On December 9th 2010, Morgan Falconer and Dimitrina Sevova mounted a spirited defence of the motion: (When it comes to art) we are still painting on the walls of caves. Giovanni Carmine and Fabian Chiquet were to contest their position and speak for change in art.
Please bear in mind the premise of Art + Argument! What was said during the event should not be understood to represent the opinion of the speakers.Morgan opened, admitting that the complexity of the works by significant artists such as Andy Warhol or Marcel Duchamp would suggest that a comparison between their work and that of cave painters is ridiculous. But is that merely arrogance? Given the ability of man to create failure, a clear example being recent economic crisis, “art has spent enough time trying to convince us that we are more sophisticated than we really are”. In fact, cave painting and recent art can be seen to share the same representational basis: I draw the world and therefore understand it better. But ultimately, the need to make art can be seen as an urge, one shared by modern and prehistoric man. ”The urge to art” said Morgan “is an urge not necessarily to represent and to know, but also perhaps an urge to play, to transgress and perhaps destroy. As many failed artists will tell you, art is something you keep doing because you just can’t stop doing it.”
Fabian was first to counter the proposition. Art found in caves, he stated, arrested the moment; it documented and preserved. Today, art is much more than that, (and other people are much better than artists at documentary). Art is part of a broader entertainment industry, an industry intimately connected to technical progress; without engaging with technological advances, art would lose its audiences. Longevity no longer matters to art: “it’s about being part of something, making something happen”. Despite the paintings on the walls around him, Fabian was willing to state that “we’re not painting any more; we’re doing things that are much more interesting”.
Dimitrina had brought a trophy to prove her points, a poster for the 1950 film Prehistoric Women. We are living in a speculative world, she said, and the meaning or purpose of disciplines such as science, philosophy or literature is ever less clearly defined. So what can we say about art? Beuys said art is not here to explain anything; Socrates said we are blind, and have not seen the world, just the so-called material world. And what do we know about cave painting? Not much! We cannot interpret cave paintings because we know nothing of the social context in which they were made, though we can research the methods and techniques used to make them. These people had the same DNA as ours, and looked like us. Prehistoric people did not live in caves, but rather were nomads. And yet something drove them to enter deep into dangerous caves and paint on inaccessible walls. Cave painting was based not only on a well-organized visual language, but also on a well-developed studio work process in which the entire community supported the master painter. There are countless overlapping myths and allegories about what cave painting may have meant for its practitioners. The Platonic myth of the cave is very powerful on a cultural level, and we cannot separate our encounter with cave paintings from our cultural, philosophical and ethical interpretations of the gaze, of the viewer and of relations between light and shadows. Dimitrina also quoted Susan Sontag, who wrote that we are no longer painting the cave, as the cave is everywhere and we are the cave. It is great that we are living amid these speculations, Dimitrina summed up, which are kinds of storytelling, and reiterating Morgan’s statements, she said: “we need walls and we need holes in these walls, we need blank sheets of paper, canvases, screens. It’s part of our drives as human beings.”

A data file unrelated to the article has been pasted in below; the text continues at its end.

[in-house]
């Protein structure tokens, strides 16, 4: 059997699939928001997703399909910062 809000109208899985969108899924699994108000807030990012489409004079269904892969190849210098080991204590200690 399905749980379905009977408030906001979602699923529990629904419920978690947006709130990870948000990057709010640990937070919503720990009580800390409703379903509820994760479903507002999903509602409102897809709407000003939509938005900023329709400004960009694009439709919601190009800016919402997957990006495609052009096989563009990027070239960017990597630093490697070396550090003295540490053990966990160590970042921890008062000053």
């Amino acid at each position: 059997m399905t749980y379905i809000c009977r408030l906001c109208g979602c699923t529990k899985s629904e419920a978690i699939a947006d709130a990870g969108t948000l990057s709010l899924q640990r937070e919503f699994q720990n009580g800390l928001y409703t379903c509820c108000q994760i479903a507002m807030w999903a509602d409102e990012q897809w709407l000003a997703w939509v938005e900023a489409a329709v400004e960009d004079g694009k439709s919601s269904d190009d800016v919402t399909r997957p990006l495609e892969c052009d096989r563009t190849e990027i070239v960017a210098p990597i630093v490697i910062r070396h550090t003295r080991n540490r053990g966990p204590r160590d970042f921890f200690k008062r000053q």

Giovanni Carmine began his rejection of the motion by questioning whether cave painting really was the beginning of what we know as art today. “We look at it as if it were art – but I think it was an attempt [by the painters] to go over traumatic experiences they were having with bison and dinosaurs.” (He continued, rather contrarily for his line of argument, that artists today continue to work through traumas, making the curator feel like a psychiatrist or psychologist.) The Chilean miners who recently were trapped for weeks underground could be seen as a parallel – they did not have to paint on the walls of their mines, as they were being supplied with psychiatric medication. So while art survives, the need to paint one’s issues diminishes. Giovanni stated in closing: “art is not about representation!”